[Dixielandjazz] Artie Shaw
dingle at baldwin-net.com
Fri Dec 31 12:00:10 PST 2004
Charles Suhor wrote:
> Add my hurrahs to all that's been said about Shaw, especially the
> unique Gramercy Five sides, with great use of the harpsichord,
> wonderful originals, and splendid Shaw solos. The big band stuff, even
> most of the non-classic and non-hit records, were also very special.
> How about "Gloomy Sunday" and "Take Your Shoes Off, Baby?" and...etc.
> I was the youngest of five in my family, and swing era 78s were my
> oldest sister's favorites and the radio hits in N. O. in the early &
> mid- 40s. As a child I heard more Shaw and other swing than
> traditional and Dixieland jazz, which didn't get popular play until
> after the War. The Shaw records (and his dashing good looks) were what
> inspired my brother Don to take up clarinet. He bought stacks of
> Goodman and Shaw records but he always preferred Shaw. Don was 14 in
> 1947 when Benny Goodman gave him a trophy as the best young
> clarinetist in N.O. He was just learning how to jam, so ironically, he
> won by playing two Shaw solos he had memorized to perfection--"Taboo"
> and something else. Don Lasday was the runner up. Pete Fountain didn't
> make the finals! Don taught some of the Gramercy Five routines to Amy
> Sharpe, the banjoist and leader at the Court of Two Sisters, in the
> years before his death in 2003. They worked beautifully.
> When Shaw said that Benny "wanted to be an instrumentalist -- he was a
> superb technician -- while I wanted to be a musician. I think my mind
> was more complex than his,'' I think he short-changed Goodman's
> joyfully fluent improvisation (especially on the small-group sides)
> but he was right on with the "complex mind" remark. Don used to say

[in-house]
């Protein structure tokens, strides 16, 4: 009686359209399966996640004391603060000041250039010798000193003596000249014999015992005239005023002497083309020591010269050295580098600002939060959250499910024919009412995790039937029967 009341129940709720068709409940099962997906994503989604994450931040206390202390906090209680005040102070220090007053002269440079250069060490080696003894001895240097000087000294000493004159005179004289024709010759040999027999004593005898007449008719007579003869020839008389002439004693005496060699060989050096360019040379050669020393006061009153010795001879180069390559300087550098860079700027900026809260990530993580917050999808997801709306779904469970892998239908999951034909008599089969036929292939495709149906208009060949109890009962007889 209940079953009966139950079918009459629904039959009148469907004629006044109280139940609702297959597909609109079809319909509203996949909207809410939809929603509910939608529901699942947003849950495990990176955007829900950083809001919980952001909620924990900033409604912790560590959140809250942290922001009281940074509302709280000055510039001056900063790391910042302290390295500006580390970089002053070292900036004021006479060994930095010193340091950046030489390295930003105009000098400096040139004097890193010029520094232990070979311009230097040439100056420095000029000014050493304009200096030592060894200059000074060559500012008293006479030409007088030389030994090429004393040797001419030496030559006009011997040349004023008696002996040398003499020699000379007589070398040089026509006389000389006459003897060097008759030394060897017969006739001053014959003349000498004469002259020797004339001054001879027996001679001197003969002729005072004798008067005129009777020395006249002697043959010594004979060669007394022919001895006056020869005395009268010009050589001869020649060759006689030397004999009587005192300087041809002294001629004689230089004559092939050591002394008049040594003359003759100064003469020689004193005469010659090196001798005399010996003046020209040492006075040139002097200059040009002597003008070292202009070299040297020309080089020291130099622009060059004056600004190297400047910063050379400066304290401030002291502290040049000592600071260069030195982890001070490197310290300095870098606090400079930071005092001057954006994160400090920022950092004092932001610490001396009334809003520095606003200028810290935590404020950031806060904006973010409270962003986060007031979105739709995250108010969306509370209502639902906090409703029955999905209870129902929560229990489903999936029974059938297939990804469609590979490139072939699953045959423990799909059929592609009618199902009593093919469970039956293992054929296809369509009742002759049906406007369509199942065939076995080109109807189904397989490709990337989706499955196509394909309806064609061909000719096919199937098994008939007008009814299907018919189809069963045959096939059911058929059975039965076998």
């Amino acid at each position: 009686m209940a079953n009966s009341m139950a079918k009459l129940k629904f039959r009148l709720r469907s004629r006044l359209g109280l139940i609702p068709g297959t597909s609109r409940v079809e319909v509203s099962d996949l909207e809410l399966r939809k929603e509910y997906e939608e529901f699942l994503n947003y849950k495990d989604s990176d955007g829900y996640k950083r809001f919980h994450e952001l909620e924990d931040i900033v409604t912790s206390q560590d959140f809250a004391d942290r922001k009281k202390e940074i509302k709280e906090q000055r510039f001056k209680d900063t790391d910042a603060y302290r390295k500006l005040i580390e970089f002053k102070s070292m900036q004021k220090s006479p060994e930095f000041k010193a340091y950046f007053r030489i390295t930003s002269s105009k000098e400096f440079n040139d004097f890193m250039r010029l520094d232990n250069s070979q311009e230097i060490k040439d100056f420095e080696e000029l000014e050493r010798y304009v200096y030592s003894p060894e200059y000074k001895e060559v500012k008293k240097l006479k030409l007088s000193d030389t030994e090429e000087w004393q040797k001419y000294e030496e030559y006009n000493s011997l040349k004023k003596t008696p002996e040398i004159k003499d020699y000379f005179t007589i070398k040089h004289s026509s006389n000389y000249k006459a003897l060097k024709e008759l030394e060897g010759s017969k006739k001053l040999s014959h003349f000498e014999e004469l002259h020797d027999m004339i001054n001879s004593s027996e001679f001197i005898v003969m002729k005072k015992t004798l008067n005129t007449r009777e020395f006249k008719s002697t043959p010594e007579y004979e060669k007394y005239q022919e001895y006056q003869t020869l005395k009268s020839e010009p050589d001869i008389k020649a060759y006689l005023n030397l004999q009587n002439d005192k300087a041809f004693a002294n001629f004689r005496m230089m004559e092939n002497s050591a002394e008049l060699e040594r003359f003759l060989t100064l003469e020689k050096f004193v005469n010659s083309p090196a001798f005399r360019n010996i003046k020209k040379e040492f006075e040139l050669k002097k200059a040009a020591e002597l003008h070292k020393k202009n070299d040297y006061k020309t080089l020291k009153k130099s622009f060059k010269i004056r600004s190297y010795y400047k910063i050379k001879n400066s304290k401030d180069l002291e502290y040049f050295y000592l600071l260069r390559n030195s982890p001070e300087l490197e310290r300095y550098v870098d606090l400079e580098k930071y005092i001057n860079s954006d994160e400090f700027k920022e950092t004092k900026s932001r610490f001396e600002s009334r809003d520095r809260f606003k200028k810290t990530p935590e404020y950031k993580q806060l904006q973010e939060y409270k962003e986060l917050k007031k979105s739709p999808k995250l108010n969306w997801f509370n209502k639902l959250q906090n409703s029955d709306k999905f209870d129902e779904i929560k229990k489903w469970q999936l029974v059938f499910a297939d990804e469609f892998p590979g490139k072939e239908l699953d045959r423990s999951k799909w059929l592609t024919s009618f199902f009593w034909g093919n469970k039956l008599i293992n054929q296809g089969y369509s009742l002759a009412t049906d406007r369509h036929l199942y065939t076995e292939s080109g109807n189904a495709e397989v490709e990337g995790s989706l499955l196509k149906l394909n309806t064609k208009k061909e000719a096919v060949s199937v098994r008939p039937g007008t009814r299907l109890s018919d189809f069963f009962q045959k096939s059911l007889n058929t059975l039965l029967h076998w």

> that Shaw didn't just jam his solos, he sculpted them. He swung, but
> his lines seemed so well thought out, even on the romping Gramercy
> Five sides.
> Some of the obits stressed Shaw's love life, interesting but a bit of
> a distraction from his contributions to music.The Sudhalter chapters
> in "Lost Chords" are a good tribute.
> Charlie Suhor
> Dixielandjazz mailing list
> Dixielandjazz at ml.islandnet.com
I have to admit that the best, and hottest of Benny's sides were made
before he had perfected his double lip embouchure and more classical
tone style. I refer to the wondrous sides made with Red Nichols' larger
band in about 1930. In especial I point to his roaring, soaring, hotter
than hades chorus on China Boy. It was fiall re and the sizzling energy
of a young man reaching for perefection and grabbing hold for the
ride. Sure, the tone was rough, almost grunty and buzzy, but the fire
was there and it remains, to me, the hottest solo he ever achieved. One
man's opinion but it has not changed since the 1940', heard when the
sides were reissued - a rarity for that time when many good jazz sides
gathered dust and criminal neglect in the vaults of many recording
compaines. (Some still do!)
I , too, admired Shaw, but he was never, in all I ever heard, as hot and
on fire as that young Goodman, barely in his 20's when he fired a solo
shot heard round the (jazz) world.
Happy New Year to all -- F.Y.I. - on my turntable tonight will be Lee
Wiley, Bix, Bunny, Casa Loma Stomp, and yes, a Guy Lombardo side because
I loved the little hot mellophone solo spots by the vastly neglected
Dudley Fosdick. Add in some Joe Bushkin, James P. Johnson (his Snowy
Morning Blues just melts me), Maxine Sullivan, and the "Other
Teagarden," Charlie, with Bill Harris, Ron DePhillips, and company from
the 60's quintet at the Silver Slipper in Vegas. So glad they made a
record. More, obviously, it's a long night, but these are for my
peaceful entry into the next year, and thankful to still be around to
hear them all again. God is good -- he gave me ears and people to fill
them with music.
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